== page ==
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Dirty Biking

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ALL SECTIONS

— February 15, 2018

Dirty Biking

  • Welcome to the heart-pumping world of cyclocross.
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The first time Jason Griffin saw a cyclocross race it looked insane. Riders often splattered in mud, rode and carried their bikes over obstacles on a short, technically challenging course; it looked like a Tough Mudder on wheels. But the 31-year-old from Fort Collins, Colorado, was hooked. “Seeing guys go elbow-to-elbow for 45 minutes to an hour, I thought, ‘This is exciting. I really want to try this,’” he says. Cyclocross, also known as cross or CX, was once considered a niche activity, a way for road racers and mountain bikers to stay in shape during the offseason. Now, it’s grown into a full-fledged sport in its own right.

Obstacle Course on Wheels

When you head out to a cyclocross race, it can feel more like a block party than a cycling race. There are food trucks and beer, and families and friends are gathered.

During the season, which lasts from summer to February, you’ll find events virtually every weekend. Races run 30 to 60 minutes and during that time, you bike around an obstacle-filled course between 1.5 and two miles long, completing as many laps as you can. Obstacles may involve low barriers, a sandpit or even a steep set of stairs you must dismount and run-up. Depending on the location, you’ll find flat, grassy courses (in the Midwest, for example) or steeper terrain (such as in Colorado). Once the race starts, the field spreads out after a mass sprint. You’ll often find yourself in a small pack of other riders at your level—and that’s part of the appeal for Griffin. “I’m usually battling it out with two to three people. I see them weekend to weekend throughout the entire fall,” he says. “Cross has this community atmosphere, and because you’re doing short laps, you’re never alone. There’s always someone at your level you’re racing with. Even if you’re at the back of the pack, there are people around you that you’re racing. Even if you’re miles away from the front and have no chance to win, you still have that feeling of being competitive, making progress,” says Adam Myerson, founder and president of Cycle-Smart (cycle-smart.com), a former collegiate national cyclocross champion and pro cyclist. Like other cycling disciplines, riders are split into categories that match their experience and skill set. “If you’re a beginner, you’re a category 5. Then you move up,” says Joan Hanscom, VP of Event Services with USA Cycling (usacycling.org). Categories 1 and 2 are professional and elite athletes. There are age group races, too, and you can choose to race with your category or age group. Cross races are spectator-friendly events. Thanks to the short course, there will likely be people all along the course cheering and screaming. “Spectators interact in a different way with cross than with road racing. People cheer more and ring more cowbells,” Hanscom says.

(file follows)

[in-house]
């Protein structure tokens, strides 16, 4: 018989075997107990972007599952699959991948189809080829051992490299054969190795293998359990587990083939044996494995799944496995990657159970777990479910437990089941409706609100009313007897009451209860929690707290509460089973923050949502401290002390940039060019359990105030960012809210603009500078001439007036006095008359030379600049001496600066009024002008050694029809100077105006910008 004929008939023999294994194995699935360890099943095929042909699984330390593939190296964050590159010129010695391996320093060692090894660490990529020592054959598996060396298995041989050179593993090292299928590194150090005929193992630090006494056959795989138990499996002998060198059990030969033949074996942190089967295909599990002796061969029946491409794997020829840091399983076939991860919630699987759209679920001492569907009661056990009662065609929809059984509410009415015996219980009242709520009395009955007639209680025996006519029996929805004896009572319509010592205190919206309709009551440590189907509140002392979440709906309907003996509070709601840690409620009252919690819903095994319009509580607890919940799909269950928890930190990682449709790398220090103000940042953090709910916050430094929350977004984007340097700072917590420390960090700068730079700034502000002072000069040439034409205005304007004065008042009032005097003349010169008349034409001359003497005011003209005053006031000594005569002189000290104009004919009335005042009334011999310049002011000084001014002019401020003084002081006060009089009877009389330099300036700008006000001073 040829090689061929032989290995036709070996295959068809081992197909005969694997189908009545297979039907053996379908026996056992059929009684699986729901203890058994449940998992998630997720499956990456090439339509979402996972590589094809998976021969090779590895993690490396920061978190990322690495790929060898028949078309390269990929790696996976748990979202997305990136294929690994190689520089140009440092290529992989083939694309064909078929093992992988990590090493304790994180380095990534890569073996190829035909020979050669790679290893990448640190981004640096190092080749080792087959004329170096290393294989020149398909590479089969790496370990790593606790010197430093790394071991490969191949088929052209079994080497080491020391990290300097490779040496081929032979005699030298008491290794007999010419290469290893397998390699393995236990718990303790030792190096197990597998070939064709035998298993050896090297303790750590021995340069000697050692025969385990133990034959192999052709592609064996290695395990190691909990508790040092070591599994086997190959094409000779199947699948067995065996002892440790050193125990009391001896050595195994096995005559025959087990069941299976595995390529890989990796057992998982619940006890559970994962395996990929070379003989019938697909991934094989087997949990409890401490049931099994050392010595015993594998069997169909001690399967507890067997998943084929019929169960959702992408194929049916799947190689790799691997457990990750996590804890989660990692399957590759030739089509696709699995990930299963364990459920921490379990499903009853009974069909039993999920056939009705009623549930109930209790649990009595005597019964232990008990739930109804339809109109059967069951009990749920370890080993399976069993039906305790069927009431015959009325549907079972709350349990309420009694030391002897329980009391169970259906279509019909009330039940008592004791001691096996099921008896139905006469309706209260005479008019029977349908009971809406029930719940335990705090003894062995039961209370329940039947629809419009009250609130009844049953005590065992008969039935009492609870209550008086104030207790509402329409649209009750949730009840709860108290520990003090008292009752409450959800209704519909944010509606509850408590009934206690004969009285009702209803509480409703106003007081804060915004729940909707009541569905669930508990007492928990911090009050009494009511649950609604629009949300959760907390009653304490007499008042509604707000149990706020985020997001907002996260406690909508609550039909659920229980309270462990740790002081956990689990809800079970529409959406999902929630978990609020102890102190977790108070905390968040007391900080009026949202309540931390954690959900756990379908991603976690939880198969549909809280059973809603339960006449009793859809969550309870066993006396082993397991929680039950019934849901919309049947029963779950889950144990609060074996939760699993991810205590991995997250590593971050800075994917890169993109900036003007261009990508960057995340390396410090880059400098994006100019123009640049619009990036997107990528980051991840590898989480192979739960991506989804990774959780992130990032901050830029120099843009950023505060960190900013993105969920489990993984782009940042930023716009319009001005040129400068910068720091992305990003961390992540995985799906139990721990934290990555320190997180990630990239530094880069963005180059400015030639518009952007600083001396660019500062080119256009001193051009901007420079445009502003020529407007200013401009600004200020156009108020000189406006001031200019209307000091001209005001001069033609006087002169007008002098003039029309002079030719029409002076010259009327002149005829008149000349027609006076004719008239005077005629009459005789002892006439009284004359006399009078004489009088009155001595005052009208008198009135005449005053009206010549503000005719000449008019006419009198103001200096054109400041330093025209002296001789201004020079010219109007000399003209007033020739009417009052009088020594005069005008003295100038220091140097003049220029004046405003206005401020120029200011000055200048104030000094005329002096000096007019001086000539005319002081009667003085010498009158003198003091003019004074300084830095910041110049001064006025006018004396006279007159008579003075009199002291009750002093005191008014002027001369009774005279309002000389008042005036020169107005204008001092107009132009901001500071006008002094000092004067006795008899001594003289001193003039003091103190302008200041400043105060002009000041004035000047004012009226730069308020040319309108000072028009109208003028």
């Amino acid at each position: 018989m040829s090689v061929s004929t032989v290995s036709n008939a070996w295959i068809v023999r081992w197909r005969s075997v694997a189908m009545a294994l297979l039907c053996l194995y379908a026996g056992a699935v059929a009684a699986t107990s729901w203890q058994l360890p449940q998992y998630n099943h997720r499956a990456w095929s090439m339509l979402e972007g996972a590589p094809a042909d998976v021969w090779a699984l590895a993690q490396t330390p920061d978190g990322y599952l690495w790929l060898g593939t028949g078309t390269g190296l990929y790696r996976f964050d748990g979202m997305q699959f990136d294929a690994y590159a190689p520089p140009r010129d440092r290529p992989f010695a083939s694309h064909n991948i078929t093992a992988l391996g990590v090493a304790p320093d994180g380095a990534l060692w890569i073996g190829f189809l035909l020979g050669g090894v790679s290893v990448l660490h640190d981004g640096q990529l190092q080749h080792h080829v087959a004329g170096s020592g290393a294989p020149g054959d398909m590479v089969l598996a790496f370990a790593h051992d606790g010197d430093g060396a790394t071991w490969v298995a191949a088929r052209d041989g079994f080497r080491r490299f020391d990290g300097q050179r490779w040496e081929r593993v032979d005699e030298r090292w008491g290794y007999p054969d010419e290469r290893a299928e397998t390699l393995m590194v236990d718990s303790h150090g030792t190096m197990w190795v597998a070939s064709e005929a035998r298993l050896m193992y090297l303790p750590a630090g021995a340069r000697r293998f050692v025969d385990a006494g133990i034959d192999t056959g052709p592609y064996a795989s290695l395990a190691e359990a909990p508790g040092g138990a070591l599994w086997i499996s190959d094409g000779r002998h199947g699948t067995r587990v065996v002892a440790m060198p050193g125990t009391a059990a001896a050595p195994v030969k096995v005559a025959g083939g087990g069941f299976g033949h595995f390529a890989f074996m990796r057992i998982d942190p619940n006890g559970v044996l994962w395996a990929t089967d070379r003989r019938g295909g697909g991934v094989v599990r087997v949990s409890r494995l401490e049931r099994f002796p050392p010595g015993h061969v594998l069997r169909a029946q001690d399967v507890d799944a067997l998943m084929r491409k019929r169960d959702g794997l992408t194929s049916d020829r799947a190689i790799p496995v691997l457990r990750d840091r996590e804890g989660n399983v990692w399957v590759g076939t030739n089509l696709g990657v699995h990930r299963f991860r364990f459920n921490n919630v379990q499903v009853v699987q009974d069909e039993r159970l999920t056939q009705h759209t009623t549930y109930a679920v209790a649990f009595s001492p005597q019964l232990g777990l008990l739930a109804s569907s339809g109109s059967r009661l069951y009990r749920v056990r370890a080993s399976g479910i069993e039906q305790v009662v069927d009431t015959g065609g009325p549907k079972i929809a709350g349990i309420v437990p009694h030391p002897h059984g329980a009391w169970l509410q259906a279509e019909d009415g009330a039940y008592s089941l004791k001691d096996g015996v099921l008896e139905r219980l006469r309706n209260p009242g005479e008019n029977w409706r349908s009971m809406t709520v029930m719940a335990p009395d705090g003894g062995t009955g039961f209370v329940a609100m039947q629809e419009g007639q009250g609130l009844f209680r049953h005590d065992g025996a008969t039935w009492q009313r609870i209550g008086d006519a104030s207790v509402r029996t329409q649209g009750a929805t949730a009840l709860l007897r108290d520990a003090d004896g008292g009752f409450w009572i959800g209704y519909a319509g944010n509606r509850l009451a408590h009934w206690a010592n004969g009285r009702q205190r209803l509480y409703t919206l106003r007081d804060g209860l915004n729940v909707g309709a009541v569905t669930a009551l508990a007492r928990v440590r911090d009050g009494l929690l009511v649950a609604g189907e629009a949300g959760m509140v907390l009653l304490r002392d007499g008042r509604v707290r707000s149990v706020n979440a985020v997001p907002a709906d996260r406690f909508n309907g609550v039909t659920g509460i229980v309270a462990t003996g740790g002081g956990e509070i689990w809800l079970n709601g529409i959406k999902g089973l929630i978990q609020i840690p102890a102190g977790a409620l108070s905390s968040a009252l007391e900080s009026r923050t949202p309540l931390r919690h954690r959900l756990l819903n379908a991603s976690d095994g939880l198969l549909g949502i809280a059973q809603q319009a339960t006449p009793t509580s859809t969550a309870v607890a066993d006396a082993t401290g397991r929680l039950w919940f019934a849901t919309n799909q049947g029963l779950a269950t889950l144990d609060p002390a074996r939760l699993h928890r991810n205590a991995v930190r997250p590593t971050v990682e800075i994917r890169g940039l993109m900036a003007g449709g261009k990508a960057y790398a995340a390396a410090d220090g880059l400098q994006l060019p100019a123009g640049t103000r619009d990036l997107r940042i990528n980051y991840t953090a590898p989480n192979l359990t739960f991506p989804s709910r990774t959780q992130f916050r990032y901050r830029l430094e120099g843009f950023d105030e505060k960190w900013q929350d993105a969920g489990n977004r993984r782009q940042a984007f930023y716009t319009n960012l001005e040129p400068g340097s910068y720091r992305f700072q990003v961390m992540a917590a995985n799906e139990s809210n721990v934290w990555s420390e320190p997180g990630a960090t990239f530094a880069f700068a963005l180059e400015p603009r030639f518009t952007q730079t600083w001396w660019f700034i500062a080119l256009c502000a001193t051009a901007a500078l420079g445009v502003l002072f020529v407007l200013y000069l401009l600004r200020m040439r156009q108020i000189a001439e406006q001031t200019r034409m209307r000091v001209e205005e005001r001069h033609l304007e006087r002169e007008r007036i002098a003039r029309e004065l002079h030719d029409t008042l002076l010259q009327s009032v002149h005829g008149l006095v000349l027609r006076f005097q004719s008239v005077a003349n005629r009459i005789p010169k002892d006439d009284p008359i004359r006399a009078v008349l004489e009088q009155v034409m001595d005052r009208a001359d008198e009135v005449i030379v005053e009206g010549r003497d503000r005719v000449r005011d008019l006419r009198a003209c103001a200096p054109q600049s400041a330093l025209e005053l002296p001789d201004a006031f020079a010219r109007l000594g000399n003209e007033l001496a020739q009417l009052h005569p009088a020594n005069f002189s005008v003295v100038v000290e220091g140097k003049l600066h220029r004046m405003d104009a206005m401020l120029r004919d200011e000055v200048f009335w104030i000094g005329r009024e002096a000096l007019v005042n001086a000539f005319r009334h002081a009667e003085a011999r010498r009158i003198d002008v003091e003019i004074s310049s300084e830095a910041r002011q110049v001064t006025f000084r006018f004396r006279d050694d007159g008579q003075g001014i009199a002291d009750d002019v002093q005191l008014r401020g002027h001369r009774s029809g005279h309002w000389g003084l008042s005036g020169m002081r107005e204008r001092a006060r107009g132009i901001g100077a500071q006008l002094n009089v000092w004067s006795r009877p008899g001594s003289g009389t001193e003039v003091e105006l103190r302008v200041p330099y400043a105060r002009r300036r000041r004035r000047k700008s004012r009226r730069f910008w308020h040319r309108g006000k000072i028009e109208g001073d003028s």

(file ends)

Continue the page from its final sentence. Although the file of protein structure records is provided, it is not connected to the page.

Crazy, Versatile, Fun

“When people start digging a bit, they realize that there is a lot more to the sport than just ‘It’s crazy,’” says Tim Johnson, six-time national cyclocross champion.

Cross requires max effort. “It’s absolutely flat-out from start to finish. There may be moments where for tactical reasons a group sits up or backs off or pauses to size each other up, but generally speaking its maximum intensity for whatever the duration of your race is. When you dismount for a barrier, you’re still running over it as quickly as you can. You ride along, dismount and flick the bike on your shoulder and then sprint up a hill,” says Myerson. “It’s relentless.” According to Myerson, that’s also what makes it enjoyable. “It’s one of those sports where after it’s done and you’ve recovered from it, you’ve had this amazing experience you relish and can talk about with your friends. You’ve accomplished something and survived something. And that’s fulfilling,” he says. Cyclocross is also one of the easier cycling disciplines to get involved in. “It’s a welcoming atmosphere you can enjoy no matter what your fitness level is. It’s not alienating or intimidating,” says Myerson. And since you’re not riding super-fast, it’s not extremely dangerous. “You fall down in the mud

Gear You Need